Congress has distilled the crime of felony copyright infringement to four essential elements: (1) a copyright exists; (2) it was infringed by the defendant, specifically by reproduction or distribution of the copyrighted work; (3) the defendant acted "willfully"; and (4) the defendant infringed at least 10 copies of one or more copyrighted works with a total retail value of more than $2,500 within a 180-day period. See 17 U.S.C. 506(a)(2); 18 U.S.C. 2319(a), (c)(1).

Using a single copy of Protel unlawfully would fail to meet this test. However, if one reproduced ten different programs unlawfully, all infringing uses, willfully, and the total retail value were over $2500 -- as it would be if one of these programs was, say, Protel DXP, yes, there could be a possibility of criminal prosecution.

There is also such a thing in federal law as misdemeanor copyright infringement. Let's say that that issue is *complicated.* Originally to show criminal copyright infringement, it was pretty necessary that the person be selling the pirated copies. Then there has been a trend to apply this to "free" distribution, as with Napster, etc. Making a single unauthorized copy for one's own use, I haven't seen a case, though it might conceivably, from what I've read, be prosecuted as a misdemeanor. There must be a profit motive and it is conceivable that this could be alleged, i.e., the person wished to profit by using the program to sell design.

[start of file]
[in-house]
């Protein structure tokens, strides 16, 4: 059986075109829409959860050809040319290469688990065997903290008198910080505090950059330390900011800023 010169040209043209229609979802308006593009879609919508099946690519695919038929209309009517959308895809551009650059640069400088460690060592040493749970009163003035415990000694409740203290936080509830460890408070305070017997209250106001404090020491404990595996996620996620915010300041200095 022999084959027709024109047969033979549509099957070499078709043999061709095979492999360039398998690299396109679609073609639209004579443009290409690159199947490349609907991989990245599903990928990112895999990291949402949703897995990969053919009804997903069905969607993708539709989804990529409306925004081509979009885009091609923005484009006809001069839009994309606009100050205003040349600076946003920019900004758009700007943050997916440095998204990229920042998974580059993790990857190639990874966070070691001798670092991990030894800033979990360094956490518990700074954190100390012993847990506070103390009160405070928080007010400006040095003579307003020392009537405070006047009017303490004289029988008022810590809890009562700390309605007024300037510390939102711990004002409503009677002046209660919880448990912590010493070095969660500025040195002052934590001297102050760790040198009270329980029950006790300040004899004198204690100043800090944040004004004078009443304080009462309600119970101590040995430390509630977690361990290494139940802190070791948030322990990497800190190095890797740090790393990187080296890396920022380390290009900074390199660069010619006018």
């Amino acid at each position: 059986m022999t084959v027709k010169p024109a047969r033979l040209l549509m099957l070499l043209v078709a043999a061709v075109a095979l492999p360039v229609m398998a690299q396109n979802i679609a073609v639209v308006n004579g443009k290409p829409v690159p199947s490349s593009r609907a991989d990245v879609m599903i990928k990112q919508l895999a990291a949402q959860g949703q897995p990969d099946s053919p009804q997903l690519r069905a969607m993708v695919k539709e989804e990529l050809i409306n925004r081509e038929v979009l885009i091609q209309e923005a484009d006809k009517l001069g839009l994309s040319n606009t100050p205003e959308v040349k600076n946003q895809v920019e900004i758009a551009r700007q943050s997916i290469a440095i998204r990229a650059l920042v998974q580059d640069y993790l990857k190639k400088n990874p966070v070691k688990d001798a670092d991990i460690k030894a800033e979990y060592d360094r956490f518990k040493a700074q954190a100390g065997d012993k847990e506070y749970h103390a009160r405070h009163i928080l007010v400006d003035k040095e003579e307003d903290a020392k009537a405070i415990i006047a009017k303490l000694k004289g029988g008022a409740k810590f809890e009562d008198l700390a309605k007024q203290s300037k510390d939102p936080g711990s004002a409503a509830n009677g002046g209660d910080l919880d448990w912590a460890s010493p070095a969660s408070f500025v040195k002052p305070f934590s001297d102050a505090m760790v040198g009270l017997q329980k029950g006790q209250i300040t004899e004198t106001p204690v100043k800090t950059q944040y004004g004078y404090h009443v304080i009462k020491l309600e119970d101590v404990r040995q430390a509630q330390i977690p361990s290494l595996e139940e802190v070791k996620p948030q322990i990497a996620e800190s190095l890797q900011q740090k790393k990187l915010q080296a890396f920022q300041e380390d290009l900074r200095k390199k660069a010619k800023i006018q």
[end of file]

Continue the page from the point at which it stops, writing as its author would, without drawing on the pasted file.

There is a detailed exposition on criminal copyright infringement at

But that is not the situation in question (at least not felony infringement). And Mr. Smith, I think, ought to look before he leaps, this is becoming a pattern.

Ethical? There is absolutely no question that it is unethical, and I would
bet that it would certainly be grounds for termination at just about every
company that ever bought a Protel license, if you were caught taking the CD
ROM and Access Codes home without permission.

Yes, I'd think so. What made Mr. Smith think that I'd consider otherwise?

Remember, we are not talking about a Protel licensee that allows his
employee to take a copy home and install it with his permission, or at his
request. We are talking about an employee taking a copy home and installing
it without asking.

Mr. Smith is talking about that. I was talking about the general situation, with what he describes being one possible scenario, not a recommended one. There is a principle in Islamic law, and it is generally a principle in western common law as well, which is that "necessity makes lawful the unlawful." I'll hasten to add that the matter of "necessity" is ripe with potential for abuse; whether or not the employee copied that program under color of necessity would be a matter for the consideration of a judge. If the necessity were dire poverty, it would not prevent conviction for an offense, but it might affect the penalty applied. But in this case I don't think there would be any substantial likelihood of a criminal prosecution.

It would be totally futile to attempt to argue any specific points with you
below, since you have already redefined both ethical and lawful behavior to
conform to your own standards of right or wrong, and to justify your own
world view, and if you can't even see or admit to that, there is nothing
that I can say or do that would make you see that or change your mind.

Perhaps if you show me specifically what I wrote that was incorrect? Or that recommended unethical behavior? Instead, you embarked on a polemic tirade, without ever showing that I espoused the causes which you so roundly condemn. Only by *ignoring* specific points are you able to do this....